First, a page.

Thursday, July 24, 2008

Project Runway, Season 5- Just Started


Season 5 of Project Runway started last week. I am a big fan of PR so I am coming out of my summer blogging hiatus to blog about Project Runway. Even though PR is produced, I think it is a good case study of the design process. There are a lot of things students/designers can pick up and use in their own creative processes and experiences. Tune In.

One of the most interesting aspects for me is the designers. The individual place that each designer starts from, the psychological territory that they either create for themselves or find themselves in and how this plays out in each challenge. The attitudes: toward the challenges, the other designers, feedback, etc. The creativity. The distractions. How the designers focus, or not. The individual creative challenges- what is hard for one designer isn’t for another designer, etc. And, of course, watching the creative process unfold….whichever parts we are actually seeing. How the designers present their designs.


The First Challenge
The first challenge came with a 4am wake up call. Successful designers do what it takes to succeed. I can imagine people saying, “sorry, but I am not getting up at 4am.” People put limits on themselves and I wonder how aware we are of the limits we set. A colleague of mine in Oregon would say, "Luck comes to everyone, some people don't answer the door." The designers go to Gristedes, a grocery store, the source of their materials for the first challenge. They have $75 to spend and a half an hour to shop. Austin Scarlet, the winner of season one, is the guest judge for this challenge because he was also the winner of this exact challenge in season one with his corn husk dress. [get image] To this group of designers he says, “Innovation was the key to my success and so it will be with you.”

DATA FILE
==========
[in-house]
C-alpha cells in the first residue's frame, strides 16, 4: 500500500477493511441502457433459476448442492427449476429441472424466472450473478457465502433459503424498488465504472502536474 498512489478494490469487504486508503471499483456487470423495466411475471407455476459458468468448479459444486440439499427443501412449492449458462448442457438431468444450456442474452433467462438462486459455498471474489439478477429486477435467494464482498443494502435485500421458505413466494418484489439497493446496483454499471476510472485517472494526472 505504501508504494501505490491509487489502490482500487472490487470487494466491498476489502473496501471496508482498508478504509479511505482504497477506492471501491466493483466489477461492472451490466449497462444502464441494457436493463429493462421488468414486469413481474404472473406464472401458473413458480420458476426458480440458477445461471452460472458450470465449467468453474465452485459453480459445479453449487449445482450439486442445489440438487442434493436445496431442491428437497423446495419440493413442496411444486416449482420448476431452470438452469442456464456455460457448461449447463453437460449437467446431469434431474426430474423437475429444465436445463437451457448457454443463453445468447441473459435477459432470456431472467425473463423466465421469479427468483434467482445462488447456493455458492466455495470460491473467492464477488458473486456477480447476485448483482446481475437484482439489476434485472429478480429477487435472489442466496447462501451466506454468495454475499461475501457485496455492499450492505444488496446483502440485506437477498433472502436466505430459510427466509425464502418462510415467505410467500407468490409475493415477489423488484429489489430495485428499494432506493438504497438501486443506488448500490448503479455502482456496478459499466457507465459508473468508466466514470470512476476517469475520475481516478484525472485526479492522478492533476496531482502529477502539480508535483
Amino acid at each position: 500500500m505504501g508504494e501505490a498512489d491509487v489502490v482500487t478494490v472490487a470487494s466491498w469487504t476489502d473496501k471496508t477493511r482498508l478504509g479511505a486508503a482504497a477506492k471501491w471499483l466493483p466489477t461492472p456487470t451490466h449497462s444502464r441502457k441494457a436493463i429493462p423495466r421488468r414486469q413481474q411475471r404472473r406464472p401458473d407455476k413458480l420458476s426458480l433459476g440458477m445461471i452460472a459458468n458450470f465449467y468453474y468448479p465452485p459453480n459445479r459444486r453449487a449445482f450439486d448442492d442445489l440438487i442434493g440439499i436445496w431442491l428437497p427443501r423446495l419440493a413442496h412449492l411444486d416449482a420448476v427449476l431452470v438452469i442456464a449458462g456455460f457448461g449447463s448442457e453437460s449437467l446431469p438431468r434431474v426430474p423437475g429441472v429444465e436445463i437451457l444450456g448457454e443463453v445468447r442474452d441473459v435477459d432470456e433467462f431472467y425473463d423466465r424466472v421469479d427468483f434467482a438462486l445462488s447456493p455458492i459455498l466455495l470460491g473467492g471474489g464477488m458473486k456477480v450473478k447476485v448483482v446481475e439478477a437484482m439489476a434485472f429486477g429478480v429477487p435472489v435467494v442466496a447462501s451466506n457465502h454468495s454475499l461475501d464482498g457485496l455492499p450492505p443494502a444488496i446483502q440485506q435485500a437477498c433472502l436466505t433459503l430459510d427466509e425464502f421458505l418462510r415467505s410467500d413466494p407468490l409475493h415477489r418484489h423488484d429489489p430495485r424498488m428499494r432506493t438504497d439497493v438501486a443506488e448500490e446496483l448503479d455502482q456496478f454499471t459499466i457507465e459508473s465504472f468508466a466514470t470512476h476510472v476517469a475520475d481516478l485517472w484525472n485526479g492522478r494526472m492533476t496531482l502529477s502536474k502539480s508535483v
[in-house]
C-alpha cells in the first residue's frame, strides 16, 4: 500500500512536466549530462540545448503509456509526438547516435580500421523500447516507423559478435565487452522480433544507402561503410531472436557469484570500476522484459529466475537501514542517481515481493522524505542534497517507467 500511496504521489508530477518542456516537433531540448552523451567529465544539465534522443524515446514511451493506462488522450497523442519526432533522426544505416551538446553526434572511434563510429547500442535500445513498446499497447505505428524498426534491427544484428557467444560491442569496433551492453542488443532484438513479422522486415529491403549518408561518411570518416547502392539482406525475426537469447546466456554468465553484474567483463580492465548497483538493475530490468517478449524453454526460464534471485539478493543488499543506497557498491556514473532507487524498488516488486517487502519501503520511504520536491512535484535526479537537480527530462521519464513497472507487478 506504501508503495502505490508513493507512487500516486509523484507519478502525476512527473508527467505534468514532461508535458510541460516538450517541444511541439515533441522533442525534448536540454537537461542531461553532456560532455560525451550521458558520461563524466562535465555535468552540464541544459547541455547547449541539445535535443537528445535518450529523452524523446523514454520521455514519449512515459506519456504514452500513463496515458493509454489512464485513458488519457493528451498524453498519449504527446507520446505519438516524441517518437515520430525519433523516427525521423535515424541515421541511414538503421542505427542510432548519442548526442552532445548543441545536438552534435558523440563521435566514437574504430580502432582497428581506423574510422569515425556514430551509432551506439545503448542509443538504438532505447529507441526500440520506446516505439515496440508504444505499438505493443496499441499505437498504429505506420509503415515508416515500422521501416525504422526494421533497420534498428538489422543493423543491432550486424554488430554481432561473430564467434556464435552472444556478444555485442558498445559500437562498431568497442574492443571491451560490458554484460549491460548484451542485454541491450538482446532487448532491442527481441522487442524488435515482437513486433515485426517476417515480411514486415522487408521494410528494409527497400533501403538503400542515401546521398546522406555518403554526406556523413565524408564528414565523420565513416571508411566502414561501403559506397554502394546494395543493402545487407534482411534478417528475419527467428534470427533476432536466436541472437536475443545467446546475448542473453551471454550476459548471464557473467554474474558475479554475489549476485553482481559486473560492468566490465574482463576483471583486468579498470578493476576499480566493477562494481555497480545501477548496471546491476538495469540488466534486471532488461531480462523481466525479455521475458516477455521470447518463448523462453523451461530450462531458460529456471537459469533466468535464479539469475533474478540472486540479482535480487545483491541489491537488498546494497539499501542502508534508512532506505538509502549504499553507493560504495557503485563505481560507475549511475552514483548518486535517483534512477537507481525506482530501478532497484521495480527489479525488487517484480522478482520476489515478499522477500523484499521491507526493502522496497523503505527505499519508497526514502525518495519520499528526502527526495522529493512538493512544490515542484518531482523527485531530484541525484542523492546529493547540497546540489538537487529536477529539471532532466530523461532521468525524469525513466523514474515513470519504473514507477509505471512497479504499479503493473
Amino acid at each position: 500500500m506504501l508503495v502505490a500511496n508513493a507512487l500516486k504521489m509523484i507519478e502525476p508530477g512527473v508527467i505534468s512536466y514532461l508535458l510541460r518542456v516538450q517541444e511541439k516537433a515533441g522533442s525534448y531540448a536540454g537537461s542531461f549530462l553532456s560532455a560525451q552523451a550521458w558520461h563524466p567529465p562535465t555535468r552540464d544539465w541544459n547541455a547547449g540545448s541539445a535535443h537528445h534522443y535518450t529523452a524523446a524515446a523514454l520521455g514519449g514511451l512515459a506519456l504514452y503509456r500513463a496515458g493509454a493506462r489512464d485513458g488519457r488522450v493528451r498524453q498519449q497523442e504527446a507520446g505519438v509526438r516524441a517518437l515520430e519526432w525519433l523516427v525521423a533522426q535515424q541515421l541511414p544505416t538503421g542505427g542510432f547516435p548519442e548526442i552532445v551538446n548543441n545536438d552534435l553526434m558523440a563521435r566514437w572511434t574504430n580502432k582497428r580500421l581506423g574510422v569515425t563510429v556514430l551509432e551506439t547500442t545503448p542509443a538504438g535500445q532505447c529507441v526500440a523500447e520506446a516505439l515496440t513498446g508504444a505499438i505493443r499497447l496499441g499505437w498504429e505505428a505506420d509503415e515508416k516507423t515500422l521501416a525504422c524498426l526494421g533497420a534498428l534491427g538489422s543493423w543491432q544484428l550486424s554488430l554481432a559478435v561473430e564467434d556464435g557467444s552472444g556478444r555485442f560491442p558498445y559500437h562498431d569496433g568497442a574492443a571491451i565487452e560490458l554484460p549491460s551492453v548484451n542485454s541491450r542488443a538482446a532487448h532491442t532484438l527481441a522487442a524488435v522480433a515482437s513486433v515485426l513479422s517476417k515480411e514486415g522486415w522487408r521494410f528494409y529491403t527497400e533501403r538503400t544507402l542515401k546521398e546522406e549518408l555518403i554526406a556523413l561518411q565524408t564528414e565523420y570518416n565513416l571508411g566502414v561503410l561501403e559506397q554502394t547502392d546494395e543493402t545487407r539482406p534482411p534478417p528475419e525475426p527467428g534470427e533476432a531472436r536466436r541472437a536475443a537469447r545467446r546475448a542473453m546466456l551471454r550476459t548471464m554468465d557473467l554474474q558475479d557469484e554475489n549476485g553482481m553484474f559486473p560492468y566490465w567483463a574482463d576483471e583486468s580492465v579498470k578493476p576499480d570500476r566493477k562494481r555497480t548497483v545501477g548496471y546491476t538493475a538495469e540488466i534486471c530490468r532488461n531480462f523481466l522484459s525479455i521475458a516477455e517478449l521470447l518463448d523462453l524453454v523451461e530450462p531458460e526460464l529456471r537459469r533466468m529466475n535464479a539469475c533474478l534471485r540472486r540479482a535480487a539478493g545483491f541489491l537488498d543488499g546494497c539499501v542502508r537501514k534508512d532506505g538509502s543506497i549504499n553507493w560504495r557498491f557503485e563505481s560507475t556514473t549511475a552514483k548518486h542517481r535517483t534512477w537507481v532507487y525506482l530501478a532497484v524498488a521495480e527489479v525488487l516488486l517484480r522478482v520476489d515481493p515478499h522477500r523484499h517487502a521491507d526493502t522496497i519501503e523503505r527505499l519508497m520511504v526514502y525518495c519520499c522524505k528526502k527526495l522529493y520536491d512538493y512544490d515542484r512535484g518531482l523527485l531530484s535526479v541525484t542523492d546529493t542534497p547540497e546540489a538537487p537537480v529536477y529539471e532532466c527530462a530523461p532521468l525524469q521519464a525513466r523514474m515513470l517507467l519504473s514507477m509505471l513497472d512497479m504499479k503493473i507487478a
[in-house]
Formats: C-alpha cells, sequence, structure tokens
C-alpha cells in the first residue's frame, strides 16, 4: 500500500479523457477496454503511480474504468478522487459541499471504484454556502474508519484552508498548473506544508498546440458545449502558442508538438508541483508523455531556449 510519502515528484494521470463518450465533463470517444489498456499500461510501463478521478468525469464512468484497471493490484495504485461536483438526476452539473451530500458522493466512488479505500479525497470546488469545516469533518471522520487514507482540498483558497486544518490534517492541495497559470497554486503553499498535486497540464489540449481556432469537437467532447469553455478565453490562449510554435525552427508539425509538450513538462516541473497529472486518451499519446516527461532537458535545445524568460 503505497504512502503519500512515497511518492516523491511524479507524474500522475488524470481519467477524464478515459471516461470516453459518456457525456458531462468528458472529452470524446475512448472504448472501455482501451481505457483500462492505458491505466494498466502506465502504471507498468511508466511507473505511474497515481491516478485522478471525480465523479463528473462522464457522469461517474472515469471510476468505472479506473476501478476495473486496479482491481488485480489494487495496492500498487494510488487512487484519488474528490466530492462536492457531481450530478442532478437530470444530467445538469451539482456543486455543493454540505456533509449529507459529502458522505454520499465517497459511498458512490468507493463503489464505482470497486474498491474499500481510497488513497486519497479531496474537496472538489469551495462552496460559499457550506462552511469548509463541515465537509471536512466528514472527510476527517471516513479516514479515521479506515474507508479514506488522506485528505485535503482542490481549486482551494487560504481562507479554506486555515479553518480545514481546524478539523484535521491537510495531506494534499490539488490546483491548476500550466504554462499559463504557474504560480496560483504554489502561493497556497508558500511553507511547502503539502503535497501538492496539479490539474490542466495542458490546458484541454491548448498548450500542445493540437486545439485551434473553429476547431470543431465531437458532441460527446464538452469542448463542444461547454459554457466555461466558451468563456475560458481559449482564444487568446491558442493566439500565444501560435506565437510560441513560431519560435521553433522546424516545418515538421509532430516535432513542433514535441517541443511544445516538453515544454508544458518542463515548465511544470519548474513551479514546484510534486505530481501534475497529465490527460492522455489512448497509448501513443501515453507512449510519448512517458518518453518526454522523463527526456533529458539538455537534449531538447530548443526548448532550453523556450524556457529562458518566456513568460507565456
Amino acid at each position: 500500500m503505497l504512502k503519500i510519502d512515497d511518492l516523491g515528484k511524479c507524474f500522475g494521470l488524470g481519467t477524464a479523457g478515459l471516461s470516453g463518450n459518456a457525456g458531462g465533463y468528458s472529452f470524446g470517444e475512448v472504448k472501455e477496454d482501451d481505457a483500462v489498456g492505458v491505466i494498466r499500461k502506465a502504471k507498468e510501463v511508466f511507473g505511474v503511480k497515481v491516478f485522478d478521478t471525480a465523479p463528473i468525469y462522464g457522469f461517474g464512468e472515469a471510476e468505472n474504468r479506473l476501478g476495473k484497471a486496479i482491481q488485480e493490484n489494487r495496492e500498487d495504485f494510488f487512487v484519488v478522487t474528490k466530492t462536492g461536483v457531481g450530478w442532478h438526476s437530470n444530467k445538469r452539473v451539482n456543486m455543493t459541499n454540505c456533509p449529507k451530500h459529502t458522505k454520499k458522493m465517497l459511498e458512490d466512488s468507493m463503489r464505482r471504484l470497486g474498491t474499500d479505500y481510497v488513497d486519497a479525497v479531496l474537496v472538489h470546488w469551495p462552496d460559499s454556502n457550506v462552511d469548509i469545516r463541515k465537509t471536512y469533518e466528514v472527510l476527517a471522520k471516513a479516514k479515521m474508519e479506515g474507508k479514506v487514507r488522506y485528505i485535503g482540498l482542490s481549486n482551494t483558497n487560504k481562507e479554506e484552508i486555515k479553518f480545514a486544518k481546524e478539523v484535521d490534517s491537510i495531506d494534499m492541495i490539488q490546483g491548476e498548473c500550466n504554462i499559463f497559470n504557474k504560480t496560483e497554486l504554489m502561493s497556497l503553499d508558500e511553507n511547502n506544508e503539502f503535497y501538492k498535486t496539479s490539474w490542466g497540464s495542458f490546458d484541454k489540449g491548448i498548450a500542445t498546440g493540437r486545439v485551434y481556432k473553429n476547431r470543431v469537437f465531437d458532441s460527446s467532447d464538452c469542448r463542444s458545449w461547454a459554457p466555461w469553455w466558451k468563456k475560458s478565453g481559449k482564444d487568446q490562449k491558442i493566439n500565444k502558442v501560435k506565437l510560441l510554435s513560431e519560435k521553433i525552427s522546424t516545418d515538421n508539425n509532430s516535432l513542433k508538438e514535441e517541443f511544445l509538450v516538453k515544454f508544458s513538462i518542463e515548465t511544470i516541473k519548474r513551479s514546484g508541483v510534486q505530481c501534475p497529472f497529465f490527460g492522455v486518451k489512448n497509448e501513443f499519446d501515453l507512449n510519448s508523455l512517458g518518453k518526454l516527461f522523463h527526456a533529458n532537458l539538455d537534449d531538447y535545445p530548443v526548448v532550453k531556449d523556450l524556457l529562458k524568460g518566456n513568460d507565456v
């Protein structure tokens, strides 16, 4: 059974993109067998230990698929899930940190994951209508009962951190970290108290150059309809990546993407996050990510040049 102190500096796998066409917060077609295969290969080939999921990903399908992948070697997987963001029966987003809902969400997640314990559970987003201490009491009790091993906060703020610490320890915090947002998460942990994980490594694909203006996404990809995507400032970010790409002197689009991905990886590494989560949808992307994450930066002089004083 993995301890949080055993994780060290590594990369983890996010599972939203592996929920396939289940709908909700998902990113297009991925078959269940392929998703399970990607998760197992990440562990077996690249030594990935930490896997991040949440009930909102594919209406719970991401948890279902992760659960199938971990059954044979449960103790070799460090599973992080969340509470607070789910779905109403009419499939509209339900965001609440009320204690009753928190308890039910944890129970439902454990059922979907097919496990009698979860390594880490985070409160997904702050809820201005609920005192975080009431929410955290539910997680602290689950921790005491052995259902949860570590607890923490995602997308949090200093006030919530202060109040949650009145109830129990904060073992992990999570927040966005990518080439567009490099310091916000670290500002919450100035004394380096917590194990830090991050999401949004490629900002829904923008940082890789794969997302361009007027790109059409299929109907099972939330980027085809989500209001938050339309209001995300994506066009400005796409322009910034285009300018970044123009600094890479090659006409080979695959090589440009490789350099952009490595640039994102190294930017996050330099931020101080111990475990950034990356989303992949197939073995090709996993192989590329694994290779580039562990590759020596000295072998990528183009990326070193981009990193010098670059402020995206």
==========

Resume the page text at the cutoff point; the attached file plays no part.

Innovation.

Innovation.
Innovation.
I can’t say it too many times. Study your field. Know what has been done. And why. Hone your creativity and creative process. And be innovative. Know your field.

Curious about how critics and judges come to be critics and judges? They succeed in the trench.


Midnight on day one is the deadline. Notice the time frames within which the designers have to make what they make.


The Players + Initial Observations

Suede Well, he actually uttered the word “wackadoodle”. No, I think he said it. Out loud. Then there is the immediate habit of talking in the third person. But he is first on my list of players. He stands out. Will this be a good thing or not? Standing in front of Gristedes he said, “I never thought about what I would do if I had that challenge in season 1” My immediate thought was, “Why not?” Don’t be lazy creatively. When you are watching things like PR- solve the problem for yourself. Assign the problem to yourself. However that assignment might fit in to your discipline. When you are in the world and you encounter something that doesn’t work or make sense, rework the problem…… As my thirteen year old niece is taught in school, when you succeed it is because of perspiration [serious effort], when you fail it is because of lack of preparation. [Hooray, some public schools are doing a good job.]